Third-Party Messaging Offers Customer Service Opportunities
Third-party messaging platforms have evolved from nice-to-have to need-to-have capabilities for customer service organizations, advises Forrester Research analyst Julie Ask in a report titled “Using Third-Party Messaging Platforms for Customer Service.”
Customer service organizations need to meet customers wherever they are, regardless of channel, to resolve issues, Ask says. And increasingly, customers are looking to platforms like Apple Business Chat, Google Business Messages, Facebook Messenger, and WhatsApp and are likely to expand those preferences to other apps now in development.
But today, only a minority of organizations offer services on the popular customer messaging platforms, according to Ask.
She blames the relative youth of the platforms. Some started in invitation-only mode. Many small businesses signed up directly, providing relatively quick use for them and their customers. However, the providers want the larger enterprises to come through content centers, providing another level of complexity.
Customers had turned to different types of chat platforms as on-hold time for telephone responses grew, especially in the early days of the COVID-19 pandemic, Ask says. By providing customers with wider channel choices, customer service organizations can reduce phone calls and customer wait times, increasing efficiencies and decreasing on-hold times.
“Companies want to give consumers choice not only of channel, interaction mode, and platform, but also asynchronous options,” Ask states. “They’ve primarily delivered customer service through voice, website, apps, and SMS; they’re also adopting third-party platforms to give consumers asynchronous choice.
“Third-party messaging platforms can provide value to most brands regardless of industries, but some verticals have a greater affinity with messaging. Brands with real-time customer needs—airlines with customers racing for flights or an audio/visual equipment retailer with customers looking to configure the right system to buy—have myriad customer service use cases for which messaging makes a great fit,” Ask says further.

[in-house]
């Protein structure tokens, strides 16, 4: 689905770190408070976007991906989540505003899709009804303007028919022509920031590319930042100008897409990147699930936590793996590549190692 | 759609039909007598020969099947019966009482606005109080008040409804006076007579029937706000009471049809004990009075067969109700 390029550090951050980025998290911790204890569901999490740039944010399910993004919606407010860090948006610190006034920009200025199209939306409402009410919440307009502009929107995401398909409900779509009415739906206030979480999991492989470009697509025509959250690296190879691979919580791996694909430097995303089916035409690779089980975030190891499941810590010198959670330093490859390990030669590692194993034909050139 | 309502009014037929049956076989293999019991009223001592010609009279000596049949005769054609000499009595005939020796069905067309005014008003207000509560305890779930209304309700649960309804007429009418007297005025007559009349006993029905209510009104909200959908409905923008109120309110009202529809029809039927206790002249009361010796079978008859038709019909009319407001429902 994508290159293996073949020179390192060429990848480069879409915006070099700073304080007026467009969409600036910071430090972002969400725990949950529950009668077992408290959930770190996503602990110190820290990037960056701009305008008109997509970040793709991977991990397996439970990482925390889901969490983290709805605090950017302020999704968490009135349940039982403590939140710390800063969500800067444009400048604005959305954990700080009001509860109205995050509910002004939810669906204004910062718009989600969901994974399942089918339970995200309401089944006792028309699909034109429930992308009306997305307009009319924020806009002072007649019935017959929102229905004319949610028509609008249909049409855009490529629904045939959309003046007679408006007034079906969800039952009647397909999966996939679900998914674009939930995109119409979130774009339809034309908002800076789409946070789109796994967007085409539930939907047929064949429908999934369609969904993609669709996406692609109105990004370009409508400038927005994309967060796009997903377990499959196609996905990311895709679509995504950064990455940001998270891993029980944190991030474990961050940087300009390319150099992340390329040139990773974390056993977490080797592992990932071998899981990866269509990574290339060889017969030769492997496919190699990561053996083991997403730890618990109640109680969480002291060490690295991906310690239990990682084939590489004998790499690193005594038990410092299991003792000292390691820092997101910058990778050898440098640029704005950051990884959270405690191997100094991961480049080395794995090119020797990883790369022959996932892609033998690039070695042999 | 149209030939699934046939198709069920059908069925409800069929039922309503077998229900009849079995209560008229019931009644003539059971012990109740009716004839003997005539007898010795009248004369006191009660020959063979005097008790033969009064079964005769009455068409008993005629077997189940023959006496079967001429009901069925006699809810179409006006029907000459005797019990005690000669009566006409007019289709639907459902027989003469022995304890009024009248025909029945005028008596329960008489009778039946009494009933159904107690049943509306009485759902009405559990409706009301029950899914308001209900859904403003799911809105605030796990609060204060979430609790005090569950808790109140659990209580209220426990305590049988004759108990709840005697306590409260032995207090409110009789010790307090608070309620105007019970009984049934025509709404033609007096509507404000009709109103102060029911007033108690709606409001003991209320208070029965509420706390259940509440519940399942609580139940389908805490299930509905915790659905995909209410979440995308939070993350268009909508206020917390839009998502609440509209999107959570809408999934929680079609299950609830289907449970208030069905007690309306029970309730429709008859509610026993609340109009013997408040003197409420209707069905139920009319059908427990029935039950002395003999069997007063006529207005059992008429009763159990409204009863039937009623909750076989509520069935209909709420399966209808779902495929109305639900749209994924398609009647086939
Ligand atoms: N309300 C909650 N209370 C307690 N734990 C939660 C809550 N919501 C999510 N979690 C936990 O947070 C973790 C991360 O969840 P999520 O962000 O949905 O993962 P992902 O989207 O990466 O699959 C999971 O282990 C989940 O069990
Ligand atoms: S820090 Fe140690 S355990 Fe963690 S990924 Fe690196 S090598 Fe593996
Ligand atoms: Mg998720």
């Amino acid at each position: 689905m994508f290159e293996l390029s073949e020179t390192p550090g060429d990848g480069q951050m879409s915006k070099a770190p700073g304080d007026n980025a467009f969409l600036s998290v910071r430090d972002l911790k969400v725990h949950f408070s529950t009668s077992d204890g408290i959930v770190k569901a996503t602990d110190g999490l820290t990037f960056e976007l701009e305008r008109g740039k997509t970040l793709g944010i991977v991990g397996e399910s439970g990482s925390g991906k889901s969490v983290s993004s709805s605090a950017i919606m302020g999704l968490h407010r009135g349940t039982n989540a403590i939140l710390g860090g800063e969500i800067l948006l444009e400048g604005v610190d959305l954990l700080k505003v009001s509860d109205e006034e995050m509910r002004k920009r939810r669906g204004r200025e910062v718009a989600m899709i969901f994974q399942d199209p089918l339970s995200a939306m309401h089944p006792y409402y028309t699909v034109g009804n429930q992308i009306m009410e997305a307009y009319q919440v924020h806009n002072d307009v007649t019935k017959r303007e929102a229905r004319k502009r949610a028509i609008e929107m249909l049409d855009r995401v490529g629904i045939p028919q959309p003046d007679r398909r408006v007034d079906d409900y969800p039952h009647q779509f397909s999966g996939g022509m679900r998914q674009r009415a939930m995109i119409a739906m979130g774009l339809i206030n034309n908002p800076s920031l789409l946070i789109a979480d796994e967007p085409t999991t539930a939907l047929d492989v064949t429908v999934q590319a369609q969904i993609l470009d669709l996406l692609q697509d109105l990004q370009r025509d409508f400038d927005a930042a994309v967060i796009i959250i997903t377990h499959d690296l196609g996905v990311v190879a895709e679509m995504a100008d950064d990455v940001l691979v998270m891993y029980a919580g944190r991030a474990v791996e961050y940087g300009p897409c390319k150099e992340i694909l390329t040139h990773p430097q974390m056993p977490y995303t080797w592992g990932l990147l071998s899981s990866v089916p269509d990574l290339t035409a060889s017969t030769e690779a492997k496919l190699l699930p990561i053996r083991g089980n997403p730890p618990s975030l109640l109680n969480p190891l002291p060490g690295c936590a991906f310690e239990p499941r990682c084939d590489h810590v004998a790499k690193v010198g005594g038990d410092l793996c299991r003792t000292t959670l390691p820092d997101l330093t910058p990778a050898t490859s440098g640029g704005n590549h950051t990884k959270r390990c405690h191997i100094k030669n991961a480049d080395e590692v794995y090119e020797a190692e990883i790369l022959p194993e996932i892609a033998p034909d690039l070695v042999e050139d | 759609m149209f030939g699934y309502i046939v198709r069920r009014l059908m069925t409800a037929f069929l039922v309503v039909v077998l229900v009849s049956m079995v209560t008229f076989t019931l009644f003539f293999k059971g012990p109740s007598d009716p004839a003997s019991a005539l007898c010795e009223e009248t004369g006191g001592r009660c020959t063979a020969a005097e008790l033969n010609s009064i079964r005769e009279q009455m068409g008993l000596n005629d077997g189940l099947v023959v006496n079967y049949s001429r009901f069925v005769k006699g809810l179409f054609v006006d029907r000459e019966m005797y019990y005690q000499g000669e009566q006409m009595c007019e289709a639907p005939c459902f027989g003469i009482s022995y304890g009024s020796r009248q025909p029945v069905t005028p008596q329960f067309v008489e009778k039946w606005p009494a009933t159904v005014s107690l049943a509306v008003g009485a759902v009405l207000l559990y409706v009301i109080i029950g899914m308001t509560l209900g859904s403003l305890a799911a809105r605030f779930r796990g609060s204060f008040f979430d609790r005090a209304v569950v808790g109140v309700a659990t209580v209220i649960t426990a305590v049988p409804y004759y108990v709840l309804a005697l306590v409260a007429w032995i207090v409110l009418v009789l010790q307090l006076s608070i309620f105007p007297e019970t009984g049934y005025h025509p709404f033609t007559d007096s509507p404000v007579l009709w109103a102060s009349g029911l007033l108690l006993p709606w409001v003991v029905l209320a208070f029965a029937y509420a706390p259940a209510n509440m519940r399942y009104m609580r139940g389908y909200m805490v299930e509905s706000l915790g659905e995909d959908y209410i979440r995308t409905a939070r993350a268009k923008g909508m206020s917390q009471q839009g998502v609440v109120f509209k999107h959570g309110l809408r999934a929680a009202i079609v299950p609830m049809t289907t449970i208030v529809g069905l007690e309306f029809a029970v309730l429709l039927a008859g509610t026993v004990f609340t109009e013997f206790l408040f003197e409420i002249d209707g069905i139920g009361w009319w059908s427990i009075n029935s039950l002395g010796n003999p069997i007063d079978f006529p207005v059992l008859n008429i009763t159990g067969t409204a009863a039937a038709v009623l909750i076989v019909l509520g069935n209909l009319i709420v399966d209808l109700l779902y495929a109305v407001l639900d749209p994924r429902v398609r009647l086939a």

Though some customers have flocked to these platforms, others aren’t as experienced with them. Some customers expect the platforms to be like live chat, which they are not, Ask says. “Customers want super-speedy responses. They want to be able to leave the conversation [momentarily] to step out of a cab or something, but they want the agent to be readily available. They want that instant gratification.”
Before most customers fully embrace these platforms, they want to ensure their privacy is protected, Ask adds.
Ask recommends that customer service organizations do the following when exploring these platforms:
- Determine which platforms customers use daily or weekly and prioritize them.
- Examine case studies. Apple, Facebook, and Google all have various conferences to help developers ensure that platform experiences meet expectations.
- Start small with chatbots. By starting small, organizations can avoid large problems that can negatively impact their reputations.
- Use digital natives to staff digital channels. The skills for agents working with digital channels rather than traditional channels are unique. Digital agents need to speak “digital” (i.e., use emojis, embed links) while also being able to help customers get onboarded and to use the available tools.
- Look for unique social media messaging options to successfully engage customers during different stages of their journeys.
“Enterprises must find ways to route inbound communications from all of these platforms seamlessly, whether to a marketing department, account services, or a contact center,” Ask says.
A few leading-edge companies are already embedding customer workflows in these messaging platforms, a practice that Ask expects others to follow soon. But for now, companies need to gain some experience using these platforms as part of their customer service outreach.
“The first thing that we will see is that companies will start to use these platforms to do old things in new ways,” Ask says. “Eventually, companies will find ways to work these platforms into the purchasing model.”
In doing so, they will work to discover at which point in customer journeys the platforms are most effective, she adds.
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